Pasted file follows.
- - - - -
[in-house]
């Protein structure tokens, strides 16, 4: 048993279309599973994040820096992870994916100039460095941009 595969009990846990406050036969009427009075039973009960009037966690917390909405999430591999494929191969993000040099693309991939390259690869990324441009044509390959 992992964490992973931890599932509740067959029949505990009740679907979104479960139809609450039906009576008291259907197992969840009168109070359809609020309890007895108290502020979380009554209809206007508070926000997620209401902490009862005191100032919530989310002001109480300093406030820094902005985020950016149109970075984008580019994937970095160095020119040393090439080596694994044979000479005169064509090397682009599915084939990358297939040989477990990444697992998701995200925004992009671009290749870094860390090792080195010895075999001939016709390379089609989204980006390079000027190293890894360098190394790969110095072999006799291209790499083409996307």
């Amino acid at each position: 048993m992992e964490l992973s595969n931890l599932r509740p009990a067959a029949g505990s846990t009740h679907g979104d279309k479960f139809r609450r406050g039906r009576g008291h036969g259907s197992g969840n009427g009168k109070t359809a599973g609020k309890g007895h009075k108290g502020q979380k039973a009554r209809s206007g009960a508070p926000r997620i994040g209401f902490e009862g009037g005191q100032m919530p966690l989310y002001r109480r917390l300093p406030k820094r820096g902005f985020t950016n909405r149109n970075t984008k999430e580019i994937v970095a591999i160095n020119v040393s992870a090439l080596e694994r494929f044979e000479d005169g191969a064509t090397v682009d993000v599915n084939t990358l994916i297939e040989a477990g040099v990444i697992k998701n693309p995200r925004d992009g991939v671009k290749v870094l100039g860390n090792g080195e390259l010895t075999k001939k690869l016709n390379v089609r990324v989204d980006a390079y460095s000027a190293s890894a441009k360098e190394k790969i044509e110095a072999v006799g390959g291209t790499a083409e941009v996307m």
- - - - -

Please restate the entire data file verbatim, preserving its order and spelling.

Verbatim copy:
[in-house]
């Protein structure tokens, strides 16, 4: 048993279309599973994040820096992870994916100039460095941009 595969009990846990406050036969009427009075039973009960009037966690917390909405999430591999494929191969993000040099693309991939390259690869990324441009044509390959 992992964490992973931890599932509740067959029949505990009740679907979104479960139809609450039906009576008291259907197992969840009168109070359809609020309890007895108290502020979380009554209809206007508070926000997620209401902490009862005191100032919530989310002001109480300093406030820094902005985020950016149109970075984008580019994937970095160095020119040393090439080596694994044979000479005169064509090397682009599915084939990358297939040989477990990444697992998701995200925004992009671009290749870094860390090792080195010895075999001939016709390379089609989204980006390079000027190293890894360098190394790969110095072999006799291209790499083409996307």
């Amino acid at each position: 048993m992992e964490l992973s595969n931890l599932r509740p009990a067959a029949g505990s846990t009740h679907g979104d279309k479960f139809r609450r406050g039906r009576g008291h036969g259907s197992g969840n009427g009168k109070t359809a599973g609020k309890g007895h009075k108290g502020q979380k039973a009554r209809s206007g009960a508070p926000r997620i994040g209401f902490e009862g009037g005191q100032m919530p966690l989310y002001r109480r917390l300093p406030k820094r820096g902005f985020t950016n909405r149109n970075t984008k999430e580019i994937v970095a591999i160095n020119v040393s992870a090439l080596e694994r494929f044979e000479d005169g191969a064509t090397v682009d993000v599915n084939t990358l994916i297939e040989a477990g040099v990444i697992k998701n693309p995200r925004d992009g991939v671009k290749v870094l100039g860390n090792g080195e390259l010895t075999k001939k690869l016709n390379v089609r990324v989204d980006a390079y460095s000027a190293s890894a441009k360098e190394k790969i044509e110095a072999v006799g390959g291209t790499a083409e941009v996307m």